C) Don’t give your books away at an event hosted by someone else.  If you’re asking a bookseller to provide their time and money towards an event the best “thank you” is to help promote sales at that event.  A successful event benefits us both.

D) Communicate clearly with the bookstore.  You need to be on the same page about who’s bringing the books, what kind of space you need, if you need equipment, etc.  And sooner, rather than later.  A bookseller likely won’t be able to come up with a microphone or projector at the last minute.

E) Don’t include mentions of Amazon in any talks you may give, word will get around, you may lose potential future events.  (It’s also simply impolite to the bookseller who’s put their time and money into you, to direct sales to another vendor.)

F) Don’t book too many events too closely together–time-wise, or geographically.  You’ll tap out or over saturate your market, the latter event(s) won’t be worth it to you or the event space.  Here’s one article on planning a successful event: https://www.publishersweekly.com/pw/by-topic/authors/pw-select/article/69770-the-indie-authors-guide-to-organizing-author-events.html

What do you wish self-published authors knew? And did?  

Amazon is not our friend.  Like, really, really not.  If you want to make positive headway, leave any references, links, related reviews, etc, out of your pitch to us.  They sell books for less than we, or they, pay as loss leaders to get people to spend more money with them.  This leads to people not valuing books or bookstores.  If they can get it for $5 less on The Big River/Amazon are they going to do that?  Or are they going to support their local indie that pays higher prices and has to charge more, but also pays a living wage and taxes to support local infrastructure?  The general public doesn’t care that we pay more, they care that we have to charge more as a result.  And FYI, some booksellers will also automatically bin pitches including GoodReads reviews as they’re owned by Amazon.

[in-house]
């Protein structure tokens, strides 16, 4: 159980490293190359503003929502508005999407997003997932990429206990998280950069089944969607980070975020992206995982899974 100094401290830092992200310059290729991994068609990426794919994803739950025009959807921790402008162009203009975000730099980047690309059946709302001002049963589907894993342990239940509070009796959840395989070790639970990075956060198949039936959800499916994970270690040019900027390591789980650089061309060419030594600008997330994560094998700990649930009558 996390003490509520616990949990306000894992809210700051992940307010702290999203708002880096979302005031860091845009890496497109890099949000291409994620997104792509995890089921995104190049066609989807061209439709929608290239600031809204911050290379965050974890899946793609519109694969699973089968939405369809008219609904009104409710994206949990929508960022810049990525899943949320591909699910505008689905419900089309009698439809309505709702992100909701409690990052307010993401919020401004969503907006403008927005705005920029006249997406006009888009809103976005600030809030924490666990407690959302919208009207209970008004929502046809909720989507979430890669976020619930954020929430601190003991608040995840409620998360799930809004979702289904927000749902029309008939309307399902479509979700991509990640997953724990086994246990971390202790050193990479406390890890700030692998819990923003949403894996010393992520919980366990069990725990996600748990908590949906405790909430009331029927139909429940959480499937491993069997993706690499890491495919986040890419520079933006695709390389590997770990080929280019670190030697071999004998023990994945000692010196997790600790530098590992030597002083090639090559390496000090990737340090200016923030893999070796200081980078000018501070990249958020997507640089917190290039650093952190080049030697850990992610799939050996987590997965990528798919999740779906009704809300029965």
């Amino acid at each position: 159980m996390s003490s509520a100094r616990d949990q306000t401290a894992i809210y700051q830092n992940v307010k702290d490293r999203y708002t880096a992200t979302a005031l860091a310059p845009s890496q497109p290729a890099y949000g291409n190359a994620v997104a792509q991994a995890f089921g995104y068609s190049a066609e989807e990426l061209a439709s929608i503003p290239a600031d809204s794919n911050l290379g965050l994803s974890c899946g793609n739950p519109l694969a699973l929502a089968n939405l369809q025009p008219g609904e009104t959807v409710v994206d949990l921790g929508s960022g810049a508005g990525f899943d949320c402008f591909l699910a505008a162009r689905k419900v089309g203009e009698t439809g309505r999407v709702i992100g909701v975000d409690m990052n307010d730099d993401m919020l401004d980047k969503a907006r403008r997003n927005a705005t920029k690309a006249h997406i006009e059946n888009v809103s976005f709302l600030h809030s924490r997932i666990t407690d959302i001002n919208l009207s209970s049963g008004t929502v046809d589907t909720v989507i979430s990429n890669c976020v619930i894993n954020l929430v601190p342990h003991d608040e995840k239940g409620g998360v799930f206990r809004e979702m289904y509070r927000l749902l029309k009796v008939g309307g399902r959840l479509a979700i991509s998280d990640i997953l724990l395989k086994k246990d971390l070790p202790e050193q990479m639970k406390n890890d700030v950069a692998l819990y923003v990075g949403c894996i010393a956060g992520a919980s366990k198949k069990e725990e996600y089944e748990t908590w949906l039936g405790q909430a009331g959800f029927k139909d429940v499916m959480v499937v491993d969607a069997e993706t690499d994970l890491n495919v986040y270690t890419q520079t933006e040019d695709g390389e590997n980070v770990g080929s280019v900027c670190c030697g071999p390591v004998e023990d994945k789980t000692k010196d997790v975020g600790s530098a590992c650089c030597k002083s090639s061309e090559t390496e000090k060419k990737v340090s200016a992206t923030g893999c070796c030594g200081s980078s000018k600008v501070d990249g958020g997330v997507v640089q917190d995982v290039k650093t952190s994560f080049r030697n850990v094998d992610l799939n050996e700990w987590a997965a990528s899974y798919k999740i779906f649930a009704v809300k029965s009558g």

Is there anything else writers should know?

Congratulations on your book, your new job is marketing!  Bookstores will carry your book, but you have to sell the book.  You have to sell us on your book so we become your cheerleaders.  You need to learn how to sell your book without being pushy.  That’s not easy, it’s a really fine balance.

Many stores won’t stock books from CreateSpace or Independently Published (a name for Amazon on iPage).  One reason is the discount–we need a minimum of 40%, they generally don’t offer that.  Some of us will special order the books, but we won’t stock them otherwise, we can’t afford to give them the real estate.  IngramSpark seems to do pretty well as far as discounts to bookstores go, I do carry some of these books.  And there are guides to publishing with them out there.

I know I harp on about Amazon here, but it’s because it’s a complete deal-breaker for most booksellers and people don’t realize it.  I want you to succeed!  To get your book into the hands of booksellers so they can get them to readers!

About The Author:

Diana Portwood took over her family’s bookstore, Bob’s Beach Books, in Lincoln City, Oregon, 16 years ago.  They carry games, puzzles, cards, gifts, and new and used books, including plenty of mysteries!  Her shop is the sister store to Robert’s Bookshop, which is known for its rare book selection and has the largest used book inventory on the Oregon coast. In 2018 and 2019 Diana was nominated for and received a James Patterson booksellers grant. You can find Bob’s online at https://bobsbeachbooks.net/, on Facebook at https://www.facebook.com/bobsbeachbooks/ and on Instagram as @bobsbeachbooks. The store is located at 1735 NW Highway 101, Lincoln City, Oregon.  Currently in-store appointments and curbside pickup are available, keep an eye on their pages for updated info as things are in flux due to the pandemic.